Downtown YMCA To Self-Destruct, Finally

Downtown YMCA, Houston

The 10-story brick YMCA on Louisiana St., which has been taking up valuable space Downtown for more than 65 years, will at last be torn down, reports Nancy Sarnoff in today’s Chronicle. The Y will move to a new glass-and-brick building now being designed by Kirksey — apparently intended for the nearby block bounded by Travis, Milam, Pease, and Jefferson.

The best part of the story? The Y is being very polite about the whole thing. Having determined that its own building is not worth the $25 million a report determined would be necessary for repairs, the organization will go out of its way to demolish the structure itself, so no future buyer will have to be burdened with similar defensive and wasteful studies — or cleanup. And that future buyer has already been determined: Chevron, which already owns the former Enron building next door, says it has no current plans for the new 85,000-sq.-ft. vacant lot it is purchasing.

At 100,000 square feet, the new YMCA building will be less than half the size of the current facility, but will come with 250 parking spaces. And it will be rated LEED-Silver, which means its construction and operation will conserve energy and resources, unlike the wasteful current building, which was designed by architect Kenneth Franzheim in 1941.

In addition to continuing its mentoring, educational and other life-skill programs, the new facility will include a teen center, child watch area and women’s wellness center, as well as racquetball courts, a basketball gym, swimming pool, state-of-the-art fitness equipment, a chapel, meeting space and a food vendor.

Not included in the new structure: replacements for the 132 “short-term” residential units in the current building.

Below: A photo that illustrates the story!


Downtown YMCA with Chevron (Formerly Enron) Building in Background, Houston

Sarnoff says construction of the replacement building will begin next year. Tellepsen is the contractor. She also reports that the new building will have “double the amount of green space” of the older building. Presumably, the comparison is being made to the current building prior to demolition.

Update: Images of the new building.

Photos: Flickr users ~Isra~ (top) and bilbao58

10 Comment

  • I’m wondering if Chevron purchasing this lot is just a real estate play or will they do something with it?

    It could very well be just a new parking garage they build.

    I do know that Chevron has been pushing efforts to consolidate it’s workforce. The purchase of the Enron buildings was a move in that direction. If they need more space, they may add more office space….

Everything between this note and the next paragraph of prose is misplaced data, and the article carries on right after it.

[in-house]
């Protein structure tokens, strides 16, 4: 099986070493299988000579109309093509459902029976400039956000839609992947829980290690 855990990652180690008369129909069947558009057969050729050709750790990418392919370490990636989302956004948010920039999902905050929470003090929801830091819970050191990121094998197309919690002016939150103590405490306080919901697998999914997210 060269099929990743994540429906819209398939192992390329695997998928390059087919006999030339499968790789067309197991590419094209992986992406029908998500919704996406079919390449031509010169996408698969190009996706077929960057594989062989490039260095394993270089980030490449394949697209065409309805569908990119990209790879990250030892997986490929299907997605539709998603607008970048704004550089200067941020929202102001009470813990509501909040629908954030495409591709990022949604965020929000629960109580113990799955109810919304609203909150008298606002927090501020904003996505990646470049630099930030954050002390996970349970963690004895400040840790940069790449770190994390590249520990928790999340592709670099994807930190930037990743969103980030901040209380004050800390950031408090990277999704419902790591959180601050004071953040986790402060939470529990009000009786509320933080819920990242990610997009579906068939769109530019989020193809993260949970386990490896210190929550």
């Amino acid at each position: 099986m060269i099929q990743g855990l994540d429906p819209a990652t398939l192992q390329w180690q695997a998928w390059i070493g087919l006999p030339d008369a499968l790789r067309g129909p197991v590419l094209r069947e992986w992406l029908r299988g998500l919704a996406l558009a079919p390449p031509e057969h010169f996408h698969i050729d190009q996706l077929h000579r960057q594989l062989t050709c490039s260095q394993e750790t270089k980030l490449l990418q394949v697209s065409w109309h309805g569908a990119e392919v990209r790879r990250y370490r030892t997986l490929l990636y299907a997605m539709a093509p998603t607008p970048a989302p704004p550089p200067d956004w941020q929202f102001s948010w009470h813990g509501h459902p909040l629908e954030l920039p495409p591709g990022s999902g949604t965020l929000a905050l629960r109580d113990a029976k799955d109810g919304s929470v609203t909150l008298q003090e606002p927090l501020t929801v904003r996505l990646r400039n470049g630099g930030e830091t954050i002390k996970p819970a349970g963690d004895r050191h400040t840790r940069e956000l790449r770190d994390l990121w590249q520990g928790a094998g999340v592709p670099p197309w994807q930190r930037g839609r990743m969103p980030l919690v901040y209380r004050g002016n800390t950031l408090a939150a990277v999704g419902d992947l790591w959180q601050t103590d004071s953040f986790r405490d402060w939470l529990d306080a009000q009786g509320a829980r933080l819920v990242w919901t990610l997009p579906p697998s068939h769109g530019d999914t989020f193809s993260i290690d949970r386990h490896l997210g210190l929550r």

• Bravo, Chevron. Out with old and in with the new. That’s the Houston way, and I like it. Downtown is better off with a new skyscraper than a crumbling old gym and a temporary home for 132 bums.

    Another step forward in Houston’s renaissance.

    What’s the big deal with old buildings anyway? The new buildings that replace them will become old buildings soon enough. Screw preservation.

    Would Houston be better today if 80 years ago some blue haired preservationist managed to put the kibosh on River Oaks to preserve the integrity of the Dickey Family’s dairy farm? Please.

  • This is just the type of action that’s been wearing on my nerves for so many years. Houston has so much land compared to other cities that it’s absurd to tear down historical structures, at least to the extent we do. We are a laughing stock, both in booms … and busts. Does Bernard have any clue how many surface lots are available only a block from the DT Y? And if he’d dare to walk even … two blocks, many more, etc. Within the boundaries of downtown proper there is so much vacant land!

  • as if houston has such a glut of old buildings downtown already

  • If “another step forward in Houston’s renaissance” involves tearing down a beautiful building — old or new — to make way for a vacant lot, then we need to look at our priorities. Good lord.

  • Wow. We are replacing a significant building with another vacant lot? And the new Y will have less space, no housing, and be more geared towards executives than everday people? How very un-Christian…

  • How dare you say it has no use. I lived there for three months. The building is safe. The people who live there now have to find shelter elsewhere. These are human beings struggling to get back on their feet. Is`nt that what the y.m.c.a is all about? Caring and helping build a better community? The new Y.M.C.A is a great idea but, it won`t replace what people have called home(some for a long time.

  • The building is safe. The people who live there now have to find shelter elsewhere. These are human beings struggling to get back on their feet. Is`nt that what the y.m.c.a is all about? Caring and helping build a better community?

    The reality is the “movers and shakers” want to “move” the “homeless” somewhere other than downtown. Ruins the “ambiance” as they say. “Out of sight, out of mind” as they say. The YMCA did enormous damage to its image in this. They should have provided a housing facility. Somewhere. Anywhere. Instead, well, they didn’t.

  • I just *love* the (2nd) pic by bilboa58!
    Smelly old, quoined, heap of hand-laid bricks set against a backdrop of refined curved, inoperable glass.
    To me, this represents a modern city – old and new.

  • The next “eyesore” that needs to go under the wrecking ball is that useless heap out on South Main, the Astrodome. Reliant could use the parking space.